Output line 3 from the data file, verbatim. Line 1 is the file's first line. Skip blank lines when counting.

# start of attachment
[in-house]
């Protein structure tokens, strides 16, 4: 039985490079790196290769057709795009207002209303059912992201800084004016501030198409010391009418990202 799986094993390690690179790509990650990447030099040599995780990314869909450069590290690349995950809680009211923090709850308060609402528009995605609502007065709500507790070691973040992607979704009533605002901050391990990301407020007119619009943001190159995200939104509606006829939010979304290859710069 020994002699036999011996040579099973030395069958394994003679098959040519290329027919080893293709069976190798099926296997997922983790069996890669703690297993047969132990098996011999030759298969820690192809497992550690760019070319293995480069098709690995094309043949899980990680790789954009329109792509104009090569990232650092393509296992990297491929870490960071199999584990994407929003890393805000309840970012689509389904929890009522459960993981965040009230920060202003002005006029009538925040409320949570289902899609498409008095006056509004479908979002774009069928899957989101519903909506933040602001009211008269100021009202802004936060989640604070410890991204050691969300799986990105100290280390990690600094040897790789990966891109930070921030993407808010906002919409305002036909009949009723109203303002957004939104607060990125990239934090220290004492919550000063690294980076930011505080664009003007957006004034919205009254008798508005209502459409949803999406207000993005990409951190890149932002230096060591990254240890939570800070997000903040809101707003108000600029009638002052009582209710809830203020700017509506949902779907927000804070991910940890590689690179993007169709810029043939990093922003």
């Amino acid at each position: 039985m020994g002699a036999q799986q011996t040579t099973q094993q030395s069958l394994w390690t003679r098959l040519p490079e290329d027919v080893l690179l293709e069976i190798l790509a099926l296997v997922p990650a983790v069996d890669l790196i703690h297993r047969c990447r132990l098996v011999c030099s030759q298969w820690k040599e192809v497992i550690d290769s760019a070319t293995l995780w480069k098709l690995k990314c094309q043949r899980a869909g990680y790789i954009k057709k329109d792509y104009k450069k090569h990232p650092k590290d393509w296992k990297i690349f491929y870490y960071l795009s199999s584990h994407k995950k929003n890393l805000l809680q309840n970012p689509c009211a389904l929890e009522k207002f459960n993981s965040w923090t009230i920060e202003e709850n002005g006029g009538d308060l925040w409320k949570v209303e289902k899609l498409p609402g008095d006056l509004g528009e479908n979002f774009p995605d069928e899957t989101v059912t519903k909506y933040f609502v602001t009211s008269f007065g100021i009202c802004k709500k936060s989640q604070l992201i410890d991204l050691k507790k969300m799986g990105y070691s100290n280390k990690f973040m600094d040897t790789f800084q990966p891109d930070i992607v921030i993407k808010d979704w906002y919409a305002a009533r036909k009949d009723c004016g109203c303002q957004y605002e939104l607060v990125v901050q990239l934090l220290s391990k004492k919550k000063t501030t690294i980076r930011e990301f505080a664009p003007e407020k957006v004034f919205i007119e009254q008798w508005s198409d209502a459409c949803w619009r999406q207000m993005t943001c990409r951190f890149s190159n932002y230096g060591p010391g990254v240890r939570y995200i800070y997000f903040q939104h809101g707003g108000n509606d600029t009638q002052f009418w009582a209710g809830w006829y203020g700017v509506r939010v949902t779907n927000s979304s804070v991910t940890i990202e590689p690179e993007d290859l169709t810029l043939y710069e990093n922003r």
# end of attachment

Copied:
């Amino acid at each position: 039985m020994g002699a036999q799986q011996t040579t099973q094993q030395s069958l394994w390690t003679r098959l040519p490079e290329d027919v080893l690179l293709e069976i190798l790509a099926l296997v997922p990650a983790v069996d890669l790196i703690h297993r047969c990447r132990l098996v011999c030099s030759q298969w820690k040599e192809v497992i550690d290769s760019a070319t293995l995780w480069k098709l690995k990314c094309q043949r899980a869909g990680y790789i954009k057709k329109d792509y104009k450069k090569h990232p650092k590290d393509w296992k990297i690349f491929y870490y960071l795009s199999s584990h994407k995950k929003n890393l805000l809680q309840n970012p689509c009211a389904l929890e009522k207002f459960n993981s965040w923090t009230i920060e202003e709850n002005g006029g009538d308060l925040w409320k949570v209303e289902k899609l498409p609402g008095d006056l509004g528009e479908n979002f774009p995605d069928e899957t989101v059912t519903k909506y933040f609502v602001t009211s008269f007065g100021i009202c802004k709500k936060s989640q604070l992201i410890d991204l050691k507790k969300m799986g990105y070691s100290n280390k990690f973040m600094d040897t790789f800084q990966p891109d930070i992607v921030i993407k808010d979704w906002y919409a305002a009533r036909k009949d009723c004016g109203c303002q957004y605002e939104l607060v990125v901050q990239l934090l220290s391990k004492k919550k000063t501030t690294i980076r930011e990301f505080a664009p003007e407020k957006v004034f919205i007119e009254q008798w508005s198409d209502a459409c949803w619009r999406q207000m993005t943001c990409r951190f890149s190159n932002y230096g060591p010391g990254v240890r939570y995200i800070y997000f903040q939104h809101g707003g108000n509606d600029t009638q002052f009418w009582a209710g809830w006829y203020g700017v509506r939010v949902t779907n927000s979304s804070v991910t940890i990202e590689p690179e993007d290859l169709t810029l043939y710069e990093n922003r």